# Is she beautiful? The new Golden Ratio

By Murray Bourne, 16 Feb 2010

Canadian and US researchers found there were certain facial proportions that made some women more beautiful than others.

In the SMH article Shania Twain more beautiful than Angelina Jolie? we read the researchers manipulated the photos of certain women using Photoshop so the facial proportions were changed. Then warm-blooded males were asked to choose the photos that were most appealing. It turns out the "ideal" value (the one found to be more beautiful) for the following facial ratio was 36%:

Another key ratio affecting our perception of beauty is the following:

An ideal value for this ratio is 46%.

Apparently, the canadian singer Shania Twain has pretty much the perfect face. Let's check out her proportions. In this image, the eye to mouth distance is 72px, marking 36% of the facial height (200px).

While the distance from her hairline to the bottom of her chin is quite easy to determine, and the center of the eyes is also quite clear, there is some uncertainty about the "mouth". In the above photo, she is smiling. Even with the mouth closed, it's not that exact where the "mouth" is.

Next, we look at the ratio of the distance betwen the eyes to facial width. The ratio 72:156 is equivalent to 46%, as claimed in the research.

Once again, there is some ambiguity. What do we take as the "side" of the face? The article says the face width is the distance "between the inner edges of the ears". But it is rather subjective deciding quite where that comes.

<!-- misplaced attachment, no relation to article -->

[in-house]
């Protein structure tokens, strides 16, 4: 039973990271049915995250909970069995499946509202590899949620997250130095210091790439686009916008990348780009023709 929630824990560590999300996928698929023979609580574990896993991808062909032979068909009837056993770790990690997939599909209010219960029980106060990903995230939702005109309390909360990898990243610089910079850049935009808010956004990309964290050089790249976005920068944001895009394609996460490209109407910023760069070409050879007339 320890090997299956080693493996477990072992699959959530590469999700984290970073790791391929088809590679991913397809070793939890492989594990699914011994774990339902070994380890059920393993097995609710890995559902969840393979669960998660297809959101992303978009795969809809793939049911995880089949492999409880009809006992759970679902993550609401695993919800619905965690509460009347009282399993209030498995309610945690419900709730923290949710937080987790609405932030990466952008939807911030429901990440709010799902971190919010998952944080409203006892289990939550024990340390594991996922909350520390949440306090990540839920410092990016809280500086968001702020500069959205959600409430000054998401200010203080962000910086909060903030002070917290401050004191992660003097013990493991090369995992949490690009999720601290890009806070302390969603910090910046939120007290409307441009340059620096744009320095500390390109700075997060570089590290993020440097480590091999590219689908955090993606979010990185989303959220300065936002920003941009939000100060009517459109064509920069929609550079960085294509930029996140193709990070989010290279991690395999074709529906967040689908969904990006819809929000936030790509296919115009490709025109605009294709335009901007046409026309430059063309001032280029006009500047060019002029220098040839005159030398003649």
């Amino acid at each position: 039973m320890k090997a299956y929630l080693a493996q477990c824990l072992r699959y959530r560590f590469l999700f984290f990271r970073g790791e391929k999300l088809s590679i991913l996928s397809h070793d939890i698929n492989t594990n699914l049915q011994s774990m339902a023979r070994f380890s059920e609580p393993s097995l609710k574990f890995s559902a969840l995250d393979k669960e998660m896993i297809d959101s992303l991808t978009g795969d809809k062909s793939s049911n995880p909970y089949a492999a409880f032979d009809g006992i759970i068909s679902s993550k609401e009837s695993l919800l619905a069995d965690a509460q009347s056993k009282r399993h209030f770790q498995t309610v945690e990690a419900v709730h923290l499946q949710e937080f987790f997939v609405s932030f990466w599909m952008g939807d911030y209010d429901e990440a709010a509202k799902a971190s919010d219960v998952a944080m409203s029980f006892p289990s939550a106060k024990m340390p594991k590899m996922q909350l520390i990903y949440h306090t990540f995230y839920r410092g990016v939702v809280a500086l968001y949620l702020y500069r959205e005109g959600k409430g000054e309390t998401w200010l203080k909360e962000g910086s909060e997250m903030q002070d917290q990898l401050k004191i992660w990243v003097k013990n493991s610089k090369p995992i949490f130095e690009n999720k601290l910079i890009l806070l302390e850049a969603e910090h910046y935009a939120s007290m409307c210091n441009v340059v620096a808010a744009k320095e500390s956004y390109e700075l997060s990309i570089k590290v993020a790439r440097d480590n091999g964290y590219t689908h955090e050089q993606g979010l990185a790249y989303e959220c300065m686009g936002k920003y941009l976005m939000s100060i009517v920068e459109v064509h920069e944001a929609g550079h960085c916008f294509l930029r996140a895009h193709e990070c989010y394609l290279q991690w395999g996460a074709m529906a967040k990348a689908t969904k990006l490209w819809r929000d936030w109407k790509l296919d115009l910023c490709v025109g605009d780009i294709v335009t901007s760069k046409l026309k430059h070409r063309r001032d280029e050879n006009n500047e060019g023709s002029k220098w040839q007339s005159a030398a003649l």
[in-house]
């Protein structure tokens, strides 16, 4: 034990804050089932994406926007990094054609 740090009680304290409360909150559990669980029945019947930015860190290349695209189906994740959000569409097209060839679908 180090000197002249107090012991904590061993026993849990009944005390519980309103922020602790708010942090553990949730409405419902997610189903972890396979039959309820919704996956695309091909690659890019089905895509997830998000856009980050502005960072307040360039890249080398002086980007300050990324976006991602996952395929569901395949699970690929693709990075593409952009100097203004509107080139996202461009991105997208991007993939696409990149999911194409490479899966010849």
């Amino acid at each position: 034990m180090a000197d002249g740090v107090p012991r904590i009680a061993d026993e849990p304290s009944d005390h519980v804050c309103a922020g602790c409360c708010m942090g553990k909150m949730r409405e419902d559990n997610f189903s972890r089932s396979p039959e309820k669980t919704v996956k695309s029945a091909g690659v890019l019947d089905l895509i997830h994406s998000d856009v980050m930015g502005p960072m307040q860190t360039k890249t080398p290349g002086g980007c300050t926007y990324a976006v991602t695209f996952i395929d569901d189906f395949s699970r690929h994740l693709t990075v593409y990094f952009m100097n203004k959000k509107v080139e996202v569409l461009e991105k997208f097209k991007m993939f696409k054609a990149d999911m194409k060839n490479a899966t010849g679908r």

## A New Golden Ratio?

It is generally believed we are attracted to people whose physical features are symmetrical (a mirror image down the center) and in proportion. That proportion often turns out to be connected with the "Golden Ratio" (Φ = 1.618033...)

The above research claims to be a "new Golden Ratio" for determining beauty.

## Comparison with Stephen Marquardt's Research

Stephen Marquardt has conducted similar studies to find the "beautiful" face. He has created a mask which can be placed over different faces to determine whether they fit the classic notions of beauty (at least from a mathematical point of view). The mask is based on the Golden Ratio (or more specifically, the "golden decagon".

Let's use his mask and measure the same ratios as used by the canadian/US researchers.

For the mouth-eyes to facial height ratio, we get 148:390 = 37.95%. This is greater than 36%, and possibly significant.

Now we look at the other ratio, eye distance to face width.

The ratio 138:279 = 49.5%. Once again, this is larger than the more recent research above, but it's not clear where the "inner edge of the ear" is for the Marquardt mask.

## Conclusion

While the above is interesting mathematically, I wouldn't take it too seriously...

You may also be interested in: The Math Behind the Beauty.

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